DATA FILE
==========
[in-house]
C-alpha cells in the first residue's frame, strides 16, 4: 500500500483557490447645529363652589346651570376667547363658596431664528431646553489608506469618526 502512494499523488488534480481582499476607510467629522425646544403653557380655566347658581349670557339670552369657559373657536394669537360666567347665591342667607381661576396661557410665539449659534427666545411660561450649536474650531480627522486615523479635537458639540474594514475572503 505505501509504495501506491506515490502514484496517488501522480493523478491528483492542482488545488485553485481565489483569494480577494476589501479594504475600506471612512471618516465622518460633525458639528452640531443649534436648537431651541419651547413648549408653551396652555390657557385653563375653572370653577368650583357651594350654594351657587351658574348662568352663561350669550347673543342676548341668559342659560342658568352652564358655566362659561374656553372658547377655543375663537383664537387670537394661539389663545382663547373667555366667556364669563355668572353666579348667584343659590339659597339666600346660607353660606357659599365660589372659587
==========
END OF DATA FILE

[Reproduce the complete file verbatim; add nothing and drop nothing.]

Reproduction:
[in-house]
C-alpha cells in the first residue's frame, strides 16, 4: 500500500483557490447645529363652589346651570376667547363658596431664528431646553489608506469618526 502512494499523488488534480481582499476607510467629522425646544403653557380655566347658581349670557339670552369657559373657536394669537360666567347665591342667607381661576396661557410665539449659534427666545411660561450649536474650531480627522486615523479635537458639540474594514475572503 505505501509504495501506491506515490502514484496517488501522480493523478491528483492542482488545488485553485481565489483569494480577494476589501479594504475600506471612512471618516465622518460633525458639528452640531443649534436648537431651541419651547413648549408653551396652555390657557385653563375653572370653577368650583357651594350654594351657587351658574348662568352663561350669550347673543342676548341668559342659560342658568352652564358655566362659561374656553372658547377655543375663537383664537387670537394661539389663545382663547373667555366667556364669563355668572353666579348667584343659590339659597339666600346660607353660606357659599365660589372659587